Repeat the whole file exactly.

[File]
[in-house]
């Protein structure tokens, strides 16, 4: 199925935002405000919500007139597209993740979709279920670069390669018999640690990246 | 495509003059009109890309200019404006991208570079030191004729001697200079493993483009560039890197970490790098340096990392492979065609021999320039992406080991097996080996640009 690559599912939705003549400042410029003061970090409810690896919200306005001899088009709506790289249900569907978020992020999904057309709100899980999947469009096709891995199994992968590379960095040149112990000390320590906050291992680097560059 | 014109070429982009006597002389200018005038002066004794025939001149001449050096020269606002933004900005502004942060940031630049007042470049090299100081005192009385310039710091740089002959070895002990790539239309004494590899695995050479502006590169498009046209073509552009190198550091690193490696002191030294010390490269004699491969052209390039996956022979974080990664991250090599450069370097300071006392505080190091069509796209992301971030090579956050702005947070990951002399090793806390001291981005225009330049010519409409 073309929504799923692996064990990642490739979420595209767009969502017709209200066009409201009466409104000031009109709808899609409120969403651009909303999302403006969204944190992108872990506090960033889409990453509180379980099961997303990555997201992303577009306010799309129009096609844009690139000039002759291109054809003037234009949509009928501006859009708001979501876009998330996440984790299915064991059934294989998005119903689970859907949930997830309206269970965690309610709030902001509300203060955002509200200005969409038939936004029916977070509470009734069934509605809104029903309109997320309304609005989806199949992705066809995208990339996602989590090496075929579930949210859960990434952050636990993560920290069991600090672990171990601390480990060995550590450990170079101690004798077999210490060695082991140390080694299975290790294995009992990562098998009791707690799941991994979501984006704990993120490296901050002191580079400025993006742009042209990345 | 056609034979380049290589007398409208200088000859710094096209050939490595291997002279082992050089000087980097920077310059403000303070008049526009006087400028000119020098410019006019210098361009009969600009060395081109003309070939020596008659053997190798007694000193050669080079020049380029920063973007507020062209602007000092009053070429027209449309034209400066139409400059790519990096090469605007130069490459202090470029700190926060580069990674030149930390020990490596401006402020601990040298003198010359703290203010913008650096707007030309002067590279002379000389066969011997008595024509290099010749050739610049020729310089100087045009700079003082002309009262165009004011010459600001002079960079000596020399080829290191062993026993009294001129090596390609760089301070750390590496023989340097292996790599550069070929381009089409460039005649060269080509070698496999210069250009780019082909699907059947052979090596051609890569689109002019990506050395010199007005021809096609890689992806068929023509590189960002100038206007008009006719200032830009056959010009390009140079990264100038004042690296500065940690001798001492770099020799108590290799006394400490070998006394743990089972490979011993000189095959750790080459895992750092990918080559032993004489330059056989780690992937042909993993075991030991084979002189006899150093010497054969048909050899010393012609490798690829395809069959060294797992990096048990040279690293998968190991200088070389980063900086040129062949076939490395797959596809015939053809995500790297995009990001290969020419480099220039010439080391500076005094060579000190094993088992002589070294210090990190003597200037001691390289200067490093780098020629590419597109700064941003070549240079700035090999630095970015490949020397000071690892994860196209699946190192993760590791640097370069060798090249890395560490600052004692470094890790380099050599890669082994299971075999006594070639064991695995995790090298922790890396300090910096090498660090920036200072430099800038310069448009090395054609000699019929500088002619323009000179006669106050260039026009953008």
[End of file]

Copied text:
[in-house]
């Protein structure tokens, strides 16, 4: 199925935002405000919500007139597209993740979709279920670069390669018999640690990246 | 495509003059009109890309200019404006991208570079030191004729001697200079493993483009560039890197970490790098340096990392492979065609021999320039992406080991097996080996640009 690559599912939705003549400042410029003061970090409810690896919200306005001899088009709506790289249900569907978020992020999904057309709100899980999947469009096709891995199994992968590379960095040149112990000390320590906050291992680097560059 | 014109070429982009006597002389200018005038002066004794025939001149001449050096020269606002933004900005502004942060940031630049007042470049090299100081005192009385310039710091740089002959070895002990790539239309004494590899695995050479502006590169498009046209073509552009190198550091690193490696002191030294010390490269004699491969052209390039996956022979974080990664991250090599450069370097300071006392505080190091069509796209992301971030090579956050702005947070990951002399090793806390001291981005225009330049010519409409 073309929504799923692996064990990642490739979420595209767009969502017709209200066009409201009466409104000031009109709808899609409120969403651009909303999302403006969204944190992108872990506090960033889409990453509180379980099961997303990555997201992303577009306010799309129009096609844009690139000039002759291109054809003037234009949509009928501006859009708001979501876009998330996440984790299915064991059934294989998005119903689970859907949930997830309206269970965690309610709030902001509300203060955002509200200005969409038939936004029916977070509470009734069934509605809104029903309109997320309304609005989806199949992705066809995208990339996602989590090496075929579930949210859960990434952050636990993560920290069991600090672990171990601390480990060995550590450990170079101690004798077999210490060695082991140390080694299975290790294995009992990562098998009791707690799941991994979501984006704990993120490296901050002191580079400025993006742009042209990345 | 056609034979380049290589007398409208200088000859710094096209050939490595291997002279082992050089000087980097920077310059403000303070008049526009006087400028000119020098410019006019210098361009009969600009060395081109003309070939020596008659053997190798007694000193050669080079020049380029920063973007507020062209602007000092009053070429027209449309034209400066139409400059790519990096090469605007130069490459202090470029700190926060580069990674030149930390020990490596401006402020601990040298003198010359703290203010913008650096707007030309002067590279002379000389066969011997008595024509290099010749050739610049020729310089100087045009700079003082002309009262165009004011010459600001002079960079000596020399080829290191062993026993009294001129090596390609760089301070750390590496023989340097292996790599550069070929381009089409460039005649060269080509070698496999210069250009780019082909699907059947052979090596051609890569689109002019990506050395010199007005021809096609890689992806068929023509590189960002100038206007008009006719200032830009056959010009390009140079990264100038004042690296500065940690001798001492770099020799108590290799006394400490070998006394743990089972490979011993000189095959750790080459895992750092990918080559032993004489330059056989780690992937042909993993075991030991084979002189006899150093010497054969048909050899010393012609490798690829395809069959060294797992990096048990040279690293998968190991200088070389980063900086040129062949076939490395797959596809015939053809995500790297995009990001290969020419480099220039010439080391500076005094060579000190094993088992002589070294210090990190003597200037001691390289200067490093780098020629590419597109700064941003070549240079700035090999630095970015490949020397000071690892994860196209699946190192993760590791640097370069060798090249890395560490600052004692470094890790380099050599890669082994299971075999006594070639064991695995995790090298922790890396300090910096090498660090920036200072430099800038310069448009090395054609000699019929500088002619323009000179006669106050260039026009953008």